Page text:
Ray Lewis Faith Talk Raises Tim Tebow Comparison

Retiring Baltimore Ravens Linebacker Convinced God Is Blessing His Game?

Baltimore Ravens media relations director Chad Steele tweeted this image after his team beat the Denver Broncos Saturday night: "Great moment @ 1.5 hours after the game, Peyton Manning and his family waited to congratulate @raylewis52.com."
Baltimore Ravens media relations director Chad Steele tweeted this image after his team beat the Denver Broncos Saturday night:
“Great moment @ 1.5 hours after the game, Peyton Manning and his family waited to congratulate @raylewis52.com.” (Photo: Twitter/ CSteele32)

Tim Tebow has been cast as a “polarizing” figure in NFL by many media outlets due to his consistent outward expressions of his Christian faith, and has therefore become one of the most loved, yet hated, American football players. Ray Lewis, relishing his last shot at second Super Bowl trophy, has been drawing similar criticism for constantly talking about God and quoting the Bible in essentially every interview he’s had since announcing his retirement recently.

Lewis has told The New York Times that his most-sought after Bible passage is Psalm 91 as it gives him peace. He also told the Times that the biblical figure he most readily identifies with is shepherd-boy-turned-king David, who is noted for his strong devotion to God in spite of his many flaws.

After Lewis and the Baltimore Ravens came back to beat the heck out of the Denver Broncos (38-35) Saturday night, he spoke with the media about the win:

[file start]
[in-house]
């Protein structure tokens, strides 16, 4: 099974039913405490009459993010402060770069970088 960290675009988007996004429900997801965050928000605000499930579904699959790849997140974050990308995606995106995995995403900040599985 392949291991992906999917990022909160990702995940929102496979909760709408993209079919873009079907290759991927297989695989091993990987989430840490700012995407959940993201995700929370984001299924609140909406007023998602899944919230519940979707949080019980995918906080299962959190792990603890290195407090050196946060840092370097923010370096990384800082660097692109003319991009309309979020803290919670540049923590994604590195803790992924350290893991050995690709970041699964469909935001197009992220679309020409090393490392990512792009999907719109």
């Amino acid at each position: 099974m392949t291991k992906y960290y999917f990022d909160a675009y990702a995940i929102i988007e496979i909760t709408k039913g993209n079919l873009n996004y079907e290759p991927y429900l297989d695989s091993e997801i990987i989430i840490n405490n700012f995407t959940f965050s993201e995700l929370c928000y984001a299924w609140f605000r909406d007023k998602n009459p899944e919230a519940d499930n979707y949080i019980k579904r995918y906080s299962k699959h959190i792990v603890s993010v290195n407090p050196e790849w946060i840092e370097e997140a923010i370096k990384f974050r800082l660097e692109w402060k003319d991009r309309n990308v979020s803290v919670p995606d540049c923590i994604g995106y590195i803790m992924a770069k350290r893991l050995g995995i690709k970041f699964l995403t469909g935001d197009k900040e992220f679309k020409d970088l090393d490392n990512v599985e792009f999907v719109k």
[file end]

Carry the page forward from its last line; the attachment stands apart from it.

Apparently, Lewis’ God talk got on the nerves of two WEEI jockeys, one of whom called the linebacker’s “act” tough to swallow — saying he believes Lewis’ faith expressions are “50 percent act.”

The other jockey shared, “It aggravates you when people bring the ‘lawd’ into sports. Especially when they talk about… predestined… I mean that is just foolish. Absolutely foolish, Ray Lewis, to think that God in heaven above pointed his finger at you guys today said ‘you’re gonna win.’”

Not surprisingly, the same questions arose when Tebow started doing his sideline prayers during Broncos games in the 2011-12 season — some thought the evangelical Christian was a phony, while others just found his God talk uber annoying, and many questioned if God even cares about football…or any sport.

What’s your take — is Ray Lewis overdoing it with the God talk? And if a Christian can expect God’s help in any vocation — why is the athletic realm off limits — or is it?

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